[ExI] The Catholic Impact (was Re: Origin of ethics and morals)
kellycoinguy at gmail.com
Sun Jan 1 19:11:55 UTC 2012
On Tue, Dec 27, 2011 at 6:32 AM, Stefano Vaj <stefano.vaj at gmail.com> wrote:
> On 27 December 2011 07:17, Kelly Anderson <kellycoinguy at gmail.com> wrote:
>> Japan has a history of racial purity that goes back far beyond Hitler.
>> They are the most genetically homogenous population on earth.
> Chinese Han are in fact even more. But what I was referring to with
> "xenophilia" is the fact that Japanese are in principle in love with
Sorry, I read xenophobia the first time... I'm with you now.
> everything coming from outside. With time, they imported buddhism,
> confucian ethic, chinese characters, catholicism, Belle Epoque forced
> industrialisation, nationalism, parliamentary democracy, imperialism,
> they kept sending people abroad, they even embraced enthousiastically,
> albeit in a superficial and modified fashion, the American way of life
> in a matter of months after WWII.
Hey baseball is big there!
>> It is still frowned upon to marry outside the culture. I have known a number
>> of Japanese women who married Americans at the university.
> Mmhhh. Japanese men and women are not so averse to inter-cultural
> affairs and mixed marriages are not so unusual. Certainly, neither the
> spouse nor the offspring will ever be considered as a Japanese.
It's become a little more acceptable over time, but the downsides
there are bigger still than in current day America or Europe.
>> The world may yet benefit from the Japanese population dynamic as
>> robots to care for the elderly are a huge priority for them, and that
>> research has led to Asimo, and will lead to other great leaps forward
>> in robotics and AI, IMHO.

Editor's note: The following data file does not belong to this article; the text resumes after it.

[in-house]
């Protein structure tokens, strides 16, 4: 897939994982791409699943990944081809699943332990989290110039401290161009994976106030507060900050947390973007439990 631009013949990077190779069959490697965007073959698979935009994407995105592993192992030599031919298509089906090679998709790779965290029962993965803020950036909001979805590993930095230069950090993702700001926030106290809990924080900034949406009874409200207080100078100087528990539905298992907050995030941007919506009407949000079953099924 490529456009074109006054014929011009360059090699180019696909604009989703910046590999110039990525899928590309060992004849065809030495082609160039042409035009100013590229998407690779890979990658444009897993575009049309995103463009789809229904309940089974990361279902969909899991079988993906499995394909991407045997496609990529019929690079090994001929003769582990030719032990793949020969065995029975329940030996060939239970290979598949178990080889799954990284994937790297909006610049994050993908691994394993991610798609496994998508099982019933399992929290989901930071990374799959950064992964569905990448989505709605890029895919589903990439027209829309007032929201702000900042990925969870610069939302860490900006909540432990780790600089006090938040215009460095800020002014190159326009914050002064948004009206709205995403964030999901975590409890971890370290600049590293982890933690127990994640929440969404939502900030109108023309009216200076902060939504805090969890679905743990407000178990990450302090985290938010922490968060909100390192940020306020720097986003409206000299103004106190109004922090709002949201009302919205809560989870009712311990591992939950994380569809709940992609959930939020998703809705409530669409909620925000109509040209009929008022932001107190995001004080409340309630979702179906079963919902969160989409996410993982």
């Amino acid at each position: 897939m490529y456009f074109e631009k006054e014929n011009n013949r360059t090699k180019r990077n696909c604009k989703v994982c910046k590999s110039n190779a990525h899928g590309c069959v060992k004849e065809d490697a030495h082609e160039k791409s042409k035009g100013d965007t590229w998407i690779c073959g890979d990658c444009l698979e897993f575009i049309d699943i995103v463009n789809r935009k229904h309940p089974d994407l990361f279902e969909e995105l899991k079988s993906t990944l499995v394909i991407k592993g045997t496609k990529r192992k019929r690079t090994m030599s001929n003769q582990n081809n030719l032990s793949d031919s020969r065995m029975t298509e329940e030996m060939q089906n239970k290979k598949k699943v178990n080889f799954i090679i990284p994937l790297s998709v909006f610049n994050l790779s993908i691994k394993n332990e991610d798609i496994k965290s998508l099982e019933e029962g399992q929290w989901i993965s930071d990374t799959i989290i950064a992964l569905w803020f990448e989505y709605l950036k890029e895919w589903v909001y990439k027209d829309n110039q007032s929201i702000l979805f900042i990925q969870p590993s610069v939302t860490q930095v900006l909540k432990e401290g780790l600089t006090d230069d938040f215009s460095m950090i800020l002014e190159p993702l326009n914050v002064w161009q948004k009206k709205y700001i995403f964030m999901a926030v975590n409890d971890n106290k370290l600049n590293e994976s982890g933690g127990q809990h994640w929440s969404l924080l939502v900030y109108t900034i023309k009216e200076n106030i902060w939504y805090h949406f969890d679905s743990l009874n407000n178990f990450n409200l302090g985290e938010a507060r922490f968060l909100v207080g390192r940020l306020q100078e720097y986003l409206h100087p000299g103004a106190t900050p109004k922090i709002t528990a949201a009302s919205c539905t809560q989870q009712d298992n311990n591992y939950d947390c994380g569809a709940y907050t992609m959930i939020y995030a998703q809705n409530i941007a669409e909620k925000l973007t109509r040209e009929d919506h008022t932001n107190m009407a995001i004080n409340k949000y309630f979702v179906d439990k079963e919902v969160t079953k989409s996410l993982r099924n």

> Yes. Even though I think that the biological aging of a given society
> makes for a cultural and existential aging thereof, leading eventually
> to extinction, possibly through the most direct route which consists
> in replacing it piece by piece by imported human resources, once more
> the relative shortage of labour encourages technological innovation.
I don't think Japan is headed towards extinction any time soon, but
they are headed towards a concrete wall of pain.
Yes, I agree that labor shortages lead to innovation. There are also
cases where innovation has led to labor shortages. The cotton gin, for
example, led to an INCREASE in the number of slaves to harvest the now
more profitable crop. Before the cotton gin, I suppose they grew more
tobacco or had less land under cultivation or something??
> This is both applicable to industrial and to domestic labour. Domestic
> appliance were developed and became popular first in the US because
> for social, economic and cultural reasons lower middle classe there
> did not enjoy much of a permanent, live-in domestic help. My own
> mother did not see much of a point in the seventies for buying a
> dish-washing machine when the work of a maid was so much more
> flexible, accurate and delicate on the china, while wasting much less
> soap and hot water.
The maid must have already been there...
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